“You don't want the truth because deep down in places you don't talk about at parties, you want me on that wall, you need me on that wall.”

Hockey moms and dads are not as influential as once thought

 A novel study by a team of Canadian researchers has found that compared to parents, coaches have more influence on levels of adolescents’ on-ice aggression, as measured in penalty minutes. What’s more, the study also found that the more coaches and parents endorsed aggression, the less likely players were to view them as leaders worthy of following.  The study’s data also revealed that teams with high rates of aggression won fewer games. 

The study, published in the journal Leadership Quarterly, looked at 183 players (average age 13) on 16 recreational hockey teams in Ontario. The researchers, from the University of Manitoba, the University of Regina and Queen’s University, measured teenagers’ perceptions of their coaches’ leadership and their own parents’ leadership. They measured players’ penalty minutes throughout the season while measuring team performance (percentage of games won).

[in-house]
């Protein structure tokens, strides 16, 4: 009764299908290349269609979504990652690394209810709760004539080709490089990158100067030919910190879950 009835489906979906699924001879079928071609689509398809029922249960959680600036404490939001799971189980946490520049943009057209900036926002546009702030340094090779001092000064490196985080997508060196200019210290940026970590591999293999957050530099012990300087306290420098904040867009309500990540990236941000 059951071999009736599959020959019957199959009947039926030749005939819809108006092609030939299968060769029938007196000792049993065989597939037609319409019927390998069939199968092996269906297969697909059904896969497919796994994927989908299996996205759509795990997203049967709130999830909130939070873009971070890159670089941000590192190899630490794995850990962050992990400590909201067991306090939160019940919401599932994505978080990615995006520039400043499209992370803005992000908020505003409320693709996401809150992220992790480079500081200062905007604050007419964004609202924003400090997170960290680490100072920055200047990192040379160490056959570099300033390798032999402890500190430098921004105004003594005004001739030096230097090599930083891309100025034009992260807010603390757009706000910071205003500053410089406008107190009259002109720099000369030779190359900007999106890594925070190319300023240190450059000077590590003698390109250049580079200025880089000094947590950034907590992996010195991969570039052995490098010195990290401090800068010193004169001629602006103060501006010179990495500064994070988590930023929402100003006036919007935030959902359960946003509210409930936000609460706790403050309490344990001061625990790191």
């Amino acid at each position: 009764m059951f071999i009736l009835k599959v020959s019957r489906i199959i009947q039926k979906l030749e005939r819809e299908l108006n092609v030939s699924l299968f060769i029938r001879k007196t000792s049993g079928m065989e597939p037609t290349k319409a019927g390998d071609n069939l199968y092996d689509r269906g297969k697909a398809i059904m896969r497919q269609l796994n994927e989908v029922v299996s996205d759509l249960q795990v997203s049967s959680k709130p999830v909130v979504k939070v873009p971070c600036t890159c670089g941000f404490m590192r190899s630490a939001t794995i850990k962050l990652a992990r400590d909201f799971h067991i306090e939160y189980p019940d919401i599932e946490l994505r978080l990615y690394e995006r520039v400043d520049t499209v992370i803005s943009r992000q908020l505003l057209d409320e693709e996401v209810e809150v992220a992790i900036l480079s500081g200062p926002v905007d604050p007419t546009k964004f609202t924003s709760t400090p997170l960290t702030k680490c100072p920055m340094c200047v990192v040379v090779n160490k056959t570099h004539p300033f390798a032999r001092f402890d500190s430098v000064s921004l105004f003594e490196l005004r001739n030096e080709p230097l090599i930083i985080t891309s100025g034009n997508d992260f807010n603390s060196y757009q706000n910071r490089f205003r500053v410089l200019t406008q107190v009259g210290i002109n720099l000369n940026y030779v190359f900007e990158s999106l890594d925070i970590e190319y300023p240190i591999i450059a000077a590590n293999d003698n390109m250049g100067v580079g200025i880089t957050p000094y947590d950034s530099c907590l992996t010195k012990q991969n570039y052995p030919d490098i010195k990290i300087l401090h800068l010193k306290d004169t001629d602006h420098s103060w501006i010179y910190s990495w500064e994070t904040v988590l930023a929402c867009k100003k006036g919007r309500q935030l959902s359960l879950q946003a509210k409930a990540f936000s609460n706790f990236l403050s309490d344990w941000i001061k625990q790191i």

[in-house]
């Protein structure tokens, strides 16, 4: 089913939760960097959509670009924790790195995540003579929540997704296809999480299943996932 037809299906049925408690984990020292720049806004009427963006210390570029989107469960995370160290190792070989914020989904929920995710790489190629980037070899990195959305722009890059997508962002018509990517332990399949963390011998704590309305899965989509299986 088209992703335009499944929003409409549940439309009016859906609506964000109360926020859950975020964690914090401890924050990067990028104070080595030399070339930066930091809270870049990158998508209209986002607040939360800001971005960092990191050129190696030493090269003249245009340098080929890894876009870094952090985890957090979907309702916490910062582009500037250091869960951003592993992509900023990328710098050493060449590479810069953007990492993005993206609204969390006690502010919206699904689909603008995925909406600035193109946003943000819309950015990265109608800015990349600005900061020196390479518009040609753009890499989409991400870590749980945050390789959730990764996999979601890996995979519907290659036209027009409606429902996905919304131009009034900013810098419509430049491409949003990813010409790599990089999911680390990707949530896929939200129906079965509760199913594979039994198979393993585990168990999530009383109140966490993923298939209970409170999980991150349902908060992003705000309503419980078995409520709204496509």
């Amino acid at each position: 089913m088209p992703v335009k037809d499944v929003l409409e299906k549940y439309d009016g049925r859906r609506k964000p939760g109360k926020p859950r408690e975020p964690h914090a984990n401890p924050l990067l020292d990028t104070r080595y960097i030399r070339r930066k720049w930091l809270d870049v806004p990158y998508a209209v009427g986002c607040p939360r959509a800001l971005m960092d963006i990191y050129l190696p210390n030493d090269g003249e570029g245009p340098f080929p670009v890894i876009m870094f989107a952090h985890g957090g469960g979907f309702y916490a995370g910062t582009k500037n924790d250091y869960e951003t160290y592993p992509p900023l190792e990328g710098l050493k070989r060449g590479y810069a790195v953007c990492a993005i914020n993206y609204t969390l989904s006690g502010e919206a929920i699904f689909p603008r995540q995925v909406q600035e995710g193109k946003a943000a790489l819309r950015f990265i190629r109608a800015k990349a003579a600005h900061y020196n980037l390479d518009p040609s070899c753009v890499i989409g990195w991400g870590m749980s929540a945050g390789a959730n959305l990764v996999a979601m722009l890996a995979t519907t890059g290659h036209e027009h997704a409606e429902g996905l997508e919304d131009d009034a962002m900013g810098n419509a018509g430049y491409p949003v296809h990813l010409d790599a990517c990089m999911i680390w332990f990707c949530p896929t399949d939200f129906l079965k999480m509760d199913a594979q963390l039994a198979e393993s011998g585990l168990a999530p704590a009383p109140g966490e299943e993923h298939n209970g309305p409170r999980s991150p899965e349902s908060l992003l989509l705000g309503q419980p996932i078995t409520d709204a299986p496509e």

“Although parents are not particularly influential in our study, I do not think the behaviour of some, like banging on the glass, is vindicated,” says Nick Turner, one of the study’s authors and the Associate Dean of the U of M’s Asper School of Business. 

“What should really be taken away from this study is that we should really think carefully about the selection of team coaches and the messages that they send their teams.” 

At the core of it, the study wanted to find out what motivates people to “do good” or “play well”. A coach’s leadership style, the study found, impacts the overall team-level aggression. Those who demonstrated a transformational leadership style had teams that enacted less aggression. Players then take their cue of what is expected of them from this dynamic; adhering to the personality of the team, if you will.

Nick Turner speaking about the study:

 

For more information contact Sean Moore, Public Affairs, University of Manitoba, 204-474-7963 (mailto:[email protected]).